When I took office more than 12 years ago, I was committed to building trust and improving and strengthening relationships with the community we serve. Growing, changing and improving must be an ongoing process. We should never become stagnant or complacent, and we must always listen, adapt and improve. We have grown and improved much at the East Baton Rouge Sheriff’s Office throughout the past 12 years, and we will continue to do so. I wanted to highlight some of the improvements and changes that have been made to better serve our community, and some of the changes that are forthcoming.


We have contracted with an independent, third-party company, Lexipol, to evaluate and revise our policies and procedures based on nation-wide best practices related to 21st Century Policing Standards. This is a process we began in 2019, but are working on finalizing now.

As part of these policy revisions, we are working to reinforce in writing what is currently training practice:

  • Deputies are currently trained against the use of any kind of chokehold or neck restraint. We have updated our policy, effective immediately, to prohibit this type of use of force.
  • Deputies are required to use their extensive training in de-escalation practices prior to the use of force. De-escalation can include specialized divisions trained in counseling, negotiations and other tactics; waiting; repositioning; area containment and other strategies.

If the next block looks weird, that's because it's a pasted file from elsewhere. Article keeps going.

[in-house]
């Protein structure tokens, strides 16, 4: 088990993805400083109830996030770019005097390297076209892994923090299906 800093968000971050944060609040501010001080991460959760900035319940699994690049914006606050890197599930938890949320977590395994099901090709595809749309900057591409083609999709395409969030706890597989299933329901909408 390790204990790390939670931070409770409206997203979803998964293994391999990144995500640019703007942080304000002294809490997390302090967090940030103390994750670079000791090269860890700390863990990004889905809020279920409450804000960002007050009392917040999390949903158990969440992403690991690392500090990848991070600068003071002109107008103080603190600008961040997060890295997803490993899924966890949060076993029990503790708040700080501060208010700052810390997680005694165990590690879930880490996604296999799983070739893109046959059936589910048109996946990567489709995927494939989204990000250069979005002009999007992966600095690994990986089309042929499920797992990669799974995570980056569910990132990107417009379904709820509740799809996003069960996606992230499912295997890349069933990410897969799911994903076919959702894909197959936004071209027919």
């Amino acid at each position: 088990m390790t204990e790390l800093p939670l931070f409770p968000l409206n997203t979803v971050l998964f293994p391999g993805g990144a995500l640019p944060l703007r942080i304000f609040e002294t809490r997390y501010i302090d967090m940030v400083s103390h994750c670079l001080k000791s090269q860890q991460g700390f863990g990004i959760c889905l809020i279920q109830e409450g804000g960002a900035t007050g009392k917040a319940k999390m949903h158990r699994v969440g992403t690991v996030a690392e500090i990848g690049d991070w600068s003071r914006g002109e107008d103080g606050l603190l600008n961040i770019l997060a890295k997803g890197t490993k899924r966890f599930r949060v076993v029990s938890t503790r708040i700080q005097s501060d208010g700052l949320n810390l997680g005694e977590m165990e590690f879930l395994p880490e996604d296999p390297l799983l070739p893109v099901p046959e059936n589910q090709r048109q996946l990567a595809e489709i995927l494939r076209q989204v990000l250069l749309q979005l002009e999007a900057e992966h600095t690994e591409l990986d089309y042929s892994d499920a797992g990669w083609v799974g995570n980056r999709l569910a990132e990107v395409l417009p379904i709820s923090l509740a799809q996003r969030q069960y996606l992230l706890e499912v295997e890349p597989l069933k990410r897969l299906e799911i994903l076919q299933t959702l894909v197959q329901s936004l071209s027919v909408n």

• We have a use of force continuum, which only allows deputies to use the least amount of force necessary to render a situation safe for all parties involved.
  • Deputies are required to give verbal warning before using deadly force, except when exigent circumstances could result in a loss of life.
  • Deputies are prohibited from shooting at a moving vehicle, unless the vehicle poses an immediate deadly threat.
  • Deputies are required by policy and by law to intervene to prevent any excessive use of force and immediately report such misuse of force by a fellow deputy.
  • The Sheriff’s Office documents, tracks and evaluates use of force. We have an MOU with Louisiana State Police to investigate deputy-involved shootings. Internally, we have a shooting-review board that also evaluates any discharge of a firearm to ensure that no laws or policies have been violated. All such shootings are additionally reported to the Department of Justice annually.


When comparing our office demographics from 2006 to 2019, diversity at the Sheriff’s Office has increased by more than 69% for all employees since 2006. We have 63% more African American deputies now than we did in 2006. We increased diversity in uniform patrol by more than 158%, special operations by 83% and corrections by 11.6%. I promoted our first black female Captain at EBRSO in 2008, and others since that time. I was honored and humbled by the brotherhood Sisterhood award in 2015, and I’ve gone to great lengths to work toward having a department that is representative of the community in which we serve. All EBRSO employees participate in ongoing mandated diversity training.

To further those efforts to actively recruit diverse applicants, I created a part-time Recruiting Team last year, and we are currently transitioning to a full-time Recruiting Division.

Over the years we have updated and revised our policies to prohibit discrimination of any kind and will continue to do so. These policies not only relate to interagency conduct, but also to community interactions. Targeting, stopping or detaining someone due to their race, ethnicity, gender or sexual orientation is forbidden.